Here’s the full list of names for the 2023 Atlantic hurricane season

Hurricane season begins June 1

A hurricane blows in on a Florida beach. (Image by David Mark from Pixabay.)

ORLANDO, Fla. – While the 2023 hurricane season has not officially started, we’ve already seen the first storm of the year.

The National Hurricane Center determined that a storm that formed off the Northeast U.S. in mid-January should be classified as a subtropical storm.

The storm itself will go nameless, but it will do down as the first one of the 2023 Atlantic hurricane season.

Forecasters at Colorado State University released their predictions in April for the 2023 hurricane season. The agency expects 13 named storms, six of which are predicted to become hurricanes, with two of those becoming major. Major hurricane status is category 3 (111 mph winds or greater).

Below is a list of storm names for the 2023 Atlantic hurricane season:

  • Arlene
  • Bret
  • Cindy
  • Don
  • Emily
  • Franklin
  • Gert
  • Harold
  • Idalia
  • Jose
  • Katia
  • Lee
  • Margot
  • Nigel
  • Ophelia
  • Philippe
  • Rina
  • Sean
  • Tammy
  • Vince
  • Whitney

There are six lists of names that are used in a rotation and recycled every six years.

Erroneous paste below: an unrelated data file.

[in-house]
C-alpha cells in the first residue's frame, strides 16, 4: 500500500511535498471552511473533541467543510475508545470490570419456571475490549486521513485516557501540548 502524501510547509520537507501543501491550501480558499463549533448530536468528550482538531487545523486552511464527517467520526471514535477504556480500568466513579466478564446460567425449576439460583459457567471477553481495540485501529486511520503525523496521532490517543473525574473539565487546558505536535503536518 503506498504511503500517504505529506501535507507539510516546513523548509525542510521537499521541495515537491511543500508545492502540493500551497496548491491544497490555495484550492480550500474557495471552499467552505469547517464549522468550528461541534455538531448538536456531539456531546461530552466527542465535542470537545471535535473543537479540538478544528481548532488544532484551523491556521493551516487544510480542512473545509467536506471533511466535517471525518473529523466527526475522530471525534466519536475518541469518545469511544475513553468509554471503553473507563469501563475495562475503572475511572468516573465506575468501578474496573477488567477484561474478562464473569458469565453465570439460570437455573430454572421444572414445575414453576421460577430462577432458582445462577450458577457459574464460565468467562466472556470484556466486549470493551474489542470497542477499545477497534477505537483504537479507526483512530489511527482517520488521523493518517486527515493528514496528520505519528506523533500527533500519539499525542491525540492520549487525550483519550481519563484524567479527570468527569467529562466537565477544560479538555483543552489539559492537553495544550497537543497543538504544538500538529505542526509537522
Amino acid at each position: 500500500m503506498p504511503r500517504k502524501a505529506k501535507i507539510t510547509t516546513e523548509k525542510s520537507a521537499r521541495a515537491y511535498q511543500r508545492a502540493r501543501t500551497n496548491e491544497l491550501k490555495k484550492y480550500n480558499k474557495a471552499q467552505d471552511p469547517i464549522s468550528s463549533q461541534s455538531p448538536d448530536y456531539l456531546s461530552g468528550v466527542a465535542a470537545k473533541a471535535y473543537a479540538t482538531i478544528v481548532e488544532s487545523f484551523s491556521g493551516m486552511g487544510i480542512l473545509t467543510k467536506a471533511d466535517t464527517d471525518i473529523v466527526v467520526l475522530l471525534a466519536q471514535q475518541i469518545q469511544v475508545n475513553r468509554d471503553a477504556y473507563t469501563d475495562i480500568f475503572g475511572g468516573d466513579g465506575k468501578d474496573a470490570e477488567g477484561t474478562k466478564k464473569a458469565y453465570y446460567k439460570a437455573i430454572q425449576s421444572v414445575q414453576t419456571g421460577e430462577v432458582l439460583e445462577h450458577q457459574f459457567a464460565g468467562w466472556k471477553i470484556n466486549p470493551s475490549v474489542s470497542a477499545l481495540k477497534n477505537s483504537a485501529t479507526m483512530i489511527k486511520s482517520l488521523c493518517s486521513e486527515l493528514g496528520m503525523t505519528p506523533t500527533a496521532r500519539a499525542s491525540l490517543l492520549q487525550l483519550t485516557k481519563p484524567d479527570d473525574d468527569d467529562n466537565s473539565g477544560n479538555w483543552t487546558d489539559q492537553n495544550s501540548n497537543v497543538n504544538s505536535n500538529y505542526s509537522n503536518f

The World Meteorological Organization’s hurricane committee officially retired Ian and Fiona from the rotating list of names. Hurricane names are recycled unless the storm is “so deadly or costly that the future use of its name on a different storm would be inappropriate for obvious reasons of sensitivity,” according to the WMO.

Hurricane Ian, of course, was a large and powerful Category 4 hurricane that brought devastating impacts to Southwest Florida. Significant impacts were also felt well inland, with extreme flooding, including along the St. Johns River. Ian was responsible for 150 direct and indirect deaths and over $112 billion in damage in the U.S.

According to the Climate Prediction Center, El Niño is favored to develop by the peak of hurricane season this year.

La Niña’s three-year run officially ended in March and the CPC designated ENSO-neutral conditions. ENSO, or El Niño Southern Oscillation, is the recurring climate pattern that involves changes in the temperature of the water in the central and eastern tropical Pacific.

La Niña, in hurricane season typically promotes a higher-than-normal frequency of storms. El Niño on the other hand tends to promote a quieter season in terms of number of storms.

Hurricane season starts June 1.

Get today’s headlines in minutes with Your Florida Daily:

About the Author:

Brenda Argueta is a digital journalist who joined in March 2021. She graduated from UCF and returned to Central Florida after working in Colorado.